Mental illness is a much bigger problem than many people realize. According to the National Alliance on Mental Illness, one in four adults experiences mental illness in a given year. This equates to approximately 61.5 million Americans.
Here’s how the other numbers break down:
- 2.4 million people live with Schizophrenia
- 14.8 million people live with major depression
- 42 million people live with anxiety disorders
- 6.1 million people live with bipolar disorder
- 9.2 million people live with co-occurring mental health and addiction disorders
One Women’s Personal Encounter with Mental Illness
Those statistics hit very close to home for Diana Kim, a Hawaii-based photographer who documented her homeless dad’s life through a series of special photos several years ago.
Growing up, her own father’s mental health dramatically declined. Diagnosed with Schizophrenia, overtime he refused to bathe, eat, or take his medication. He would also see things that did not really exist.
At 5-years-old, her dad left her and her mom. He walked away from his family and opted for a=a nomadic life of living on the streets.
Years later, fate would reunite Kim with her father once again. While shooting a photography project on the streets of Honolulu in 2012, Kim surprisingly located her father among the homeless she was documenting.
In an interview with NBC news, Kim stated, “Some days I would literally just stand there and stare downwards because I couldn’t get myself to see him in the condition he was in. My own flesh and blood, but still such a stranger to me…Many of the photographs were shot haphazardly. The photographer in me knew that these images needed to be created, that I needed to have them as a record for myself — a reminder that this was real even after I walked away.”
As she documented her father’s life as a homeless man, their relationship began to blossom. He eventually got the help he needed in order to begin leading a normal life.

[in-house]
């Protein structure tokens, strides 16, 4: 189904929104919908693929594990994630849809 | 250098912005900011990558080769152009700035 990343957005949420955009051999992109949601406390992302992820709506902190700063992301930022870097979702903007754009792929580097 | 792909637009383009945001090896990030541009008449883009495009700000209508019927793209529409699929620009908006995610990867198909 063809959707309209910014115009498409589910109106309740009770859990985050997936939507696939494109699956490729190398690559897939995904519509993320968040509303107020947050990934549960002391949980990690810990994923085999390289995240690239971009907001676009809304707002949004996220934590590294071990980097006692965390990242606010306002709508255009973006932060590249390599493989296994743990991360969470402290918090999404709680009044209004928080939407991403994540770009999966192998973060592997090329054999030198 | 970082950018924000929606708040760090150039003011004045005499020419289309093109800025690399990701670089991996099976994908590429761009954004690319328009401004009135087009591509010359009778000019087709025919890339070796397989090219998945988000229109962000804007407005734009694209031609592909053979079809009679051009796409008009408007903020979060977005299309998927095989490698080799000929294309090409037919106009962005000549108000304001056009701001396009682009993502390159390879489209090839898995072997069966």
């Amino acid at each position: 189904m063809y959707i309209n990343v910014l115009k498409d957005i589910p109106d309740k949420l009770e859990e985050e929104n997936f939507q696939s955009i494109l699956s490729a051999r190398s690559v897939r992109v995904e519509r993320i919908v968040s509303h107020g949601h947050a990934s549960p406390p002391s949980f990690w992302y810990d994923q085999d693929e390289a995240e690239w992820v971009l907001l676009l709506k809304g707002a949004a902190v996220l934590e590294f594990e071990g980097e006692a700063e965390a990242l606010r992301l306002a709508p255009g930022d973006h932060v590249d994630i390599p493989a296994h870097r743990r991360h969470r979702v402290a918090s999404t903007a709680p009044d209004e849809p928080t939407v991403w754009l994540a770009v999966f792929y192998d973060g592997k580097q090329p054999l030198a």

Unfortunately, for many people with mental illnesses — it often goes unnoticed by loved ones. For some people, it can be triggered by a job loss, death of a family member, a bad relationship, imbalance in the brain, etc.
Mental Illness and the Missing: The Connection
Has someone close to you with a mental illness gone missing? If so, you are not alone.
On average, 90,000 people are missing in the USA at any given time, according to Todd Matthews from the National Missing and Unidentified Persons System, or NamUs, a national database for missing people.
It’s thought that many have a mental illness. Mental illness can affect someone’s ability to cope with life, which may lead them to decide to go away without telling anyone.
They may vanish to a life of homelessness, as was the case of Kim’s father–or something far, far worse.
Don’t let this happen to you or your loved one.
Know the Warning Signs
Most people believe that mental disorders are rare and “happen to someone else.” In fact, mental disorders are common and widespread. In adults, young adults and adolescents–it’s important to know the signs:
Prolonged depression (sadness or irritability)
Feelings of extreme highs and lows
Excessive fears, worries and anxieties
Dramatic changes in eating or sleeping habits
Strong feelings of anger
Strange thoughts (delusions)
Seeing or hearing things that aren’t there (hallucinations)
Growing inability to cope with daily problems and activities
Numerous unexplained physical ailments
If you or someone you know is in crisis now, seek help immediately. Call 1-800-273-TALK (8255) to reach a 24 hour crisis center or dial 911 for immediate assistance.
Lauth Investigations and Thomas Lauth are experts in helping families locate missing loved ones.
While each missing persons case is different and results will vary, Lauth has been helping families for more than 20 years and boasts nearly an 85% success rate.
If you or someone you know need assistance, call them today at 1.800.889.FIND or 317.951.1100.